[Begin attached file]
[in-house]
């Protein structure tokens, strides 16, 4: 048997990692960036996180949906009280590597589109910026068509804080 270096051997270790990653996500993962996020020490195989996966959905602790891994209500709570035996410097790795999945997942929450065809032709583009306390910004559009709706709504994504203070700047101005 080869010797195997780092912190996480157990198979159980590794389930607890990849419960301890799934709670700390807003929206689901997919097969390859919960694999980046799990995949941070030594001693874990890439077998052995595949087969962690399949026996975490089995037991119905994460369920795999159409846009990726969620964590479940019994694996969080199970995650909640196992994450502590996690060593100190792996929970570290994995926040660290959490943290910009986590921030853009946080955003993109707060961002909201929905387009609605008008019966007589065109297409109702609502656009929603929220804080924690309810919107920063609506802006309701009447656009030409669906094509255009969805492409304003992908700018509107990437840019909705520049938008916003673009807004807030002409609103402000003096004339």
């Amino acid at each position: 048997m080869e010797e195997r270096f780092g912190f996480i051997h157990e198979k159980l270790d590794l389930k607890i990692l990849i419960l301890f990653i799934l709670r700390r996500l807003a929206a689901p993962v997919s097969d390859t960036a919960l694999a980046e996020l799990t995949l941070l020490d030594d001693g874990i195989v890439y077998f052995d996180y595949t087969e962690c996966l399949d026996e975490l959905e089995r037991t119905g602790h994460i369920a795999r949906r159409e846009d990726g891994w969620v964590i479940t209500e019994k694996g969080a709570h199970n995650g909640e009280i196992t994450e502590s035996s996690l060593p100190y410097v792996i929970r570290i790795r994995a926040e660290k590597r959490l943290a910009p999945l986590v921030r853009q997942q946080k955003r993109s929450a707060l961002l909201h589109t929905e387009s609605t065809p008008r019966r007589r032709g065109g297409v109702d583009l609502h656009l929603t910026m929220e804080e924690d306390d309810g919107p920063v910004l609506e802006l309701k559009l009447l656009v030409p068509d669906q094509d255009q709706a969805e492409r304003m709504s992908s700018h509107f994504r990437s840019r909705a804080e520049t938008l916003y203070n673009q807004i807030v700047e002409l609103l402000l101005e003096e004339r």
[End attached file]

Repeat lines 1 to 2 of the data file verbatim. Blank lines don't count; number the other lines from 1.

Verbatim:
[in-house]
């Protein structure tokens, strides 16, 4: 048997990692960036996180949906009280590597589109910026068509804080 270096051997270790990653996500993962996020020490195989996966959905602790891994209500709570035996410097790795999945997942929450065809032709583009306390910004559009709706709504994504203070700047101005 080869010797195997780092912190996480157990198979159980590794389930607890990849419960301890799934709670700390807003929206689901997919097969390859919960694999980046799990995949941070030594001693874990890439077998052995595949087969962690399949026996975490089995037991119905994460369920795999159409846009990726969620964590479940019994694996969080199970995650909640196992994450502590996690060593100190792996929970570290994995926040660290959490943290910009986590921030853009946080955003993109707060961002909201929905387009609605008008019966007589065109297409109702609502656009929603929220804080924690309810919107920063609506802006309701009447656009030409669906094509255009969805492409304003992908700018509107990437840019909705520049938008916003673009807004807030002409609103402000003096004339």